Providing affordable access to safe drinking water in rural Honduras
El Naranjo, Honduras
Fewer than one-third of rural communities in Honduras have access to safe drinking water, contributing to high rates of gastrointestinal disease and significant expense (up to 10 percent of household incomes) in purchasing bottled water. The village of El Naranjo consists of 200 families whose local water supply is contaminated with bacteria and pesticides. Approximately 25 percent of the community misses school or work regularly due to stomach ailments associated with the contaminated water supply. An ERM team provided technical assistance for the installation of a new water purification and distribution system.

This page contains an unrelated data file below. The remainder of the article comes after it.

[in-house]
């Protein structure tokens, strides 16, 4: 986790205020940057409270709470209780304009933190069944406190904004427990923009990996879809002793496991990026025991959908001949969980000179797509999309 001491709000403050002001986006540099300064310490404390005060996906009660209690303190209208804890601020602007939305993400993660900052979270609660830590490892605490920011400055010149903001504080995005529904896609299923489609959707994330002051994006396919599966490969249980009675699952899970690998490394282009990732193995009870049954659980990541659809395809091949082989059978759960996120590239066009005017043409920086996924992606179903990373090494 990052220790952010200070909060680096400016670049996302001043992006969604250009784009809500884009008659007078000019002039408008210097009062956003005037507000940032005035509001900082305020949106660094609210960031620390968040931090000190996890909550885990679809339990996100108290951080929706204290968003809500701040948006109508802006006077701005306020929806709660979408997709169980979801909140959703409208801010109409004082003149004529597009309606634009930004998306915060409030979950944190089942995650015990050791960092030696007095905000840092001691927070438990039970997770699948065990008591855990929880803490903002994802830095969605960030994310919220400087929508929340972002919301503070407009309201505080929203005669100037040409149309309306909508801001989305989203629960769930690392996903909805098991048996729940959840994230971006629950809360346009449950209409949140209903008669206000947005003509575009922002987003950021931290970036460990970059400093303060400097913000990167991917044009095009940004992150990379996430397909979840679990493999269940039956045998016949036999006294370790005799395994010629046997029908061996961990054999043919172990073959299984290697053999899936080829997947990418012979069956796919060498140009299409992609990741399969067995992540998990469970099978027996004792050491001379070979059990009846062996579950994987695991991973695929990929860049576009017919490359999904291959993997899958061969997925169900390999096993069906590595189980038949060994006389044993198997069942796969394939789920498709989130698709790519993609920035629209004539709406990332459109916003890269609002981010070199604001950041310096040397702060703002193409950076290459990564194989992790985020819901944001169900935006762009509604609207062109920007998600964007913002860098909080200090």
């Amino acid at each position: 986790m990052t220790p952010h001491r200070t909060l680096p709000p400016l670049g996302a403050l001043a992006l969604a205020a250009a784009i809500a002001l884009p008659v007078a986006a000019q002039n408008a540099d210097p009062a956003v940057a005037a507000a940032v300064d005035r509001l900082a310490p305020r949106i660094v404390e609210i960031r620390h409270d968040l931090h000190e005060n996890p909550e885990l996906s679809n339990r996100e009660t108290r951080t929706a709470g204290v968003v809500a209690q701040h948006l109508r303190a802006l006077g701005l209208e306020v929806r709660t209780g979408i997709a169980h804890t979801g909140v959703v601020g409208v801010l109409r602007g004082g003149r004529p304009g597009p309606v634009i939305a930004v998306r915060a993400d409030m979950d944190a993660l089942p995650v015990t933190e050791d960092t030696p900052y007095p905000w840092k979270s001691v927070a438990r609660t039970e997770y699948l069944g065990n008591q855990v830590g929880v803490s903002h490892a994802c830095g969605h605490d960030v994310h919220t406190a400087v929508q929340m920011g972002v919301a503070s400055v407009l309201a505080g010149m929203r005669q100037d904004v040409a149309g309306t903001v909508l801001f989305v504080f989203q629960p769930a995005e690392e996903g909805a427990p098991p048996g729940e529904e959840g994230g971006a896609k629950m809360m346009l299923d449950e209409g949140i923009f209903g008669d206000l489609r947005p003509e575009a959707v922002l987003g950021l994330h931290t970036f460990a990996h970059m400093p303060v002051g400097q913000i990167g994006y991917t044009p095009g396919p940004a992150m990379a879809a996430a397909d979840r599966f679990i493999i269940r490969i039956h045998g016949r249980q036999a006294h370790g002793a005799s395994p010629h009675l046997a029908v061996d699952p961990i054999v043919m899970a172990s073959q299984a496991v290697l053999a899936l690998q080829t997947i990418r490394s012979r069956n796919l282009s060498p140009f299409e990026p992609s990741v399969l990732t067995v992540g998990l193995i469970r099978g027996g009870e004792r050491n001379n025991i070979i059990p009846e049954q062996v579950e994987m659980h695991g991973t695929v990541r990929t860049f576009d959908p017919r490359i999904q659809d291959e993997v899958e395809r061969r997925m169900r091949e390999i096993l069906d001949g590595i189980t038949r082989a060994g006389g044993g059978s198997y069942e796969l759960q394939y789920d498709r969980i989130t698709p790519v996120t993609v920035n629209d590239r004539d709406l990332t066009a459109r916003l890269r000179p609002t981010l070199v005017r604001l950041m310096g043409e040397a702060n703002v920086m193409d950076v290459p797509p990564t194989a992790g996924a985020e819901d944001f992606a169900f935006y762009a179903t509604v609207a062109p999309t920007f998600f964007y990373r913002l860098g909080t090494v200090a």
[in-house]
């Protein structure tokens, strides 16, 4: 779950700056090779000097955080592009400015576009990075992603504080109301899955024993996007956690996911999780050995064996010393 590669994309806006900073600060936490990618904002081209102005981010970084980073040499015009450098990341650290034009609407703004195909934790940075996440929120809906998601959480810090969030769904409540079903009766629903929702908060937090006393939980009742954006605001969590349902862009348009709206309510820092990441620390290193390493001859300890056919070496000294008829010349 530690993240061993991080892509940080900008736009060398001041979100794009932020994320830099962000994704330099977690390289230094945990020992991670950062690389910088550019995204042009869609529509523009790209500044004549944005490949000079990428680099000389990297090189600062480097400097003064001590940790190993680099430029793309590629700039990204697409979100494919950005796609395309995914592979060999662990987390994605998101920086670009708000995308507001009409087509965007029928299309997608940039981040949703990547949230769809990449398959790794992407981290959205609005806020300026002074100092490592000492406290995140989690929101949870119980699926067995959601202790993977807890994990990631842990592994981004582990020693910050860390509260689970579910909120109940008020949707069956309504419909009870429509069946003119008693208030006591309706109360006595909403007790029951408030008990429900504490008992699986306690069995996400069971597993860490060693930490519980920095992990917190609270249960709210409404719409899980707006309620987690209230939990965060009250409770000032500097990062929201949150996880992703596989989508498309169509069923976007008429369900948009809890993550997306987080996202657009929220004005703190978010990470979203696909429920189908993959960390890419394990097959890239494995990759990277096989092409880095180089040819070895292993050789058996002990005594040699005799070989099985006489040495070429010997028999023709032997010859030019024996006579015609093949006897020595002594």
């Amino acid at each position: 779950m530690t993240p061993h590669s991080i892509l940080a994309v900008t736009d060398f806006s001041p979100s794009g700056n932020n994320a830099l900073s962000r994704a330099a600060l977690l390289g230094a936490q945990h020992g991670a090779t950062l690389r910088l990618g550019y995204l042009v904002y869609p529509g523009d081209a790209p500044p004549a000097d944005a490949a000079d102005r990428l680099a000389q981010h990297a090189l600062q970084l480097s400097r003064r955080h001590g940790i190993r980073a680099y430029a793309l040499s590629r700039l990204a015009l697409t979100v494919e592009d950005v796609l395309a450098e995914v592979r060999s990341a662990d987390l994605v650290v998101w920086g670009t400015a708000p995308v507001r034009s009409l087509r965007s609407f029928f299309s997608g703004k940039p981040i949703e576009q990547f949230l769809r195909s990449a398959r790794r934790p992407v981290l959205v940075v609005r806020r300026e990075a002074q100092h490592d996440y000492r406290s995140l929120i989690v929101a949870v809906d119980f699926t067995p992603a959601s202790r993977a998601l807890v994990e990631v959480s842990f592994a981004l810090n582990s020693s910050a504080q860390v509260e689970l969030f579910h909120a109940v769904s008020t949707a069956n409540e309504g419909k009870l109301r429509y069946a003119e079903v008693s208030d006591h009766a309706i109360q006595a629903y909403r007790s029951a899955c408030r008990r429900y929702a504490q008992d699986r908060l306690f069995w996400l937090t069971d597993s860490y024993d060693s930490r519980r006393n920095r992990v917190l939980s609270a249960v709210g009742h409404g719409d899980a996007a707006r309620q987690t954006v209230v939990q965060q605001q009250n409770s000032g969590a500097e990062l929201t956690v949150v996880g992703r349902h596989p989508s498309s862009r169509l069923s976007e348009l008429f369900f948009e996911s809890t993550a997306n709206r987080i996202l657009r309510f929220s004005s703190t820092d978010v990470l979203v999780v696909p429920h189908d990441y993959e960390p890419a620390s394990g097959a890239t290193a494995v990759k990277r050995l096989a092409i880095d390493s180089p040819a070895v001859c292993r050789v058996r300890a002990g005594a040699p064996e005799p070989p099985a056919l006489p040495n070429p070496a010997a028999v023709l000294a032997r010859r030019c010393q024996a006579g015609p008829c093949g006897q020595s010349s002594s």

Through the ERM Foundation, an ERM employee from the United States, Mary Hess, spent a week with this community, working with the NGO Living Waters for the World to troubleshoot the installation. During this week, 25 community educators were trained on health and hygiene issues, including how to minimize the spread of germs, water conservation, and safety issues associated with the operation of the water filtration system. In addition, 50 local school children were educated on health and hygiene.
The new system currently is producing 9,000 liters of safe drinking water per week. The cost of water from the system is 50 percent less than the standard market price, and the local elementary school receives clean water free of charge. The community is using the cost savings to maintain the system and to set up a fund for local children to attend secondary school.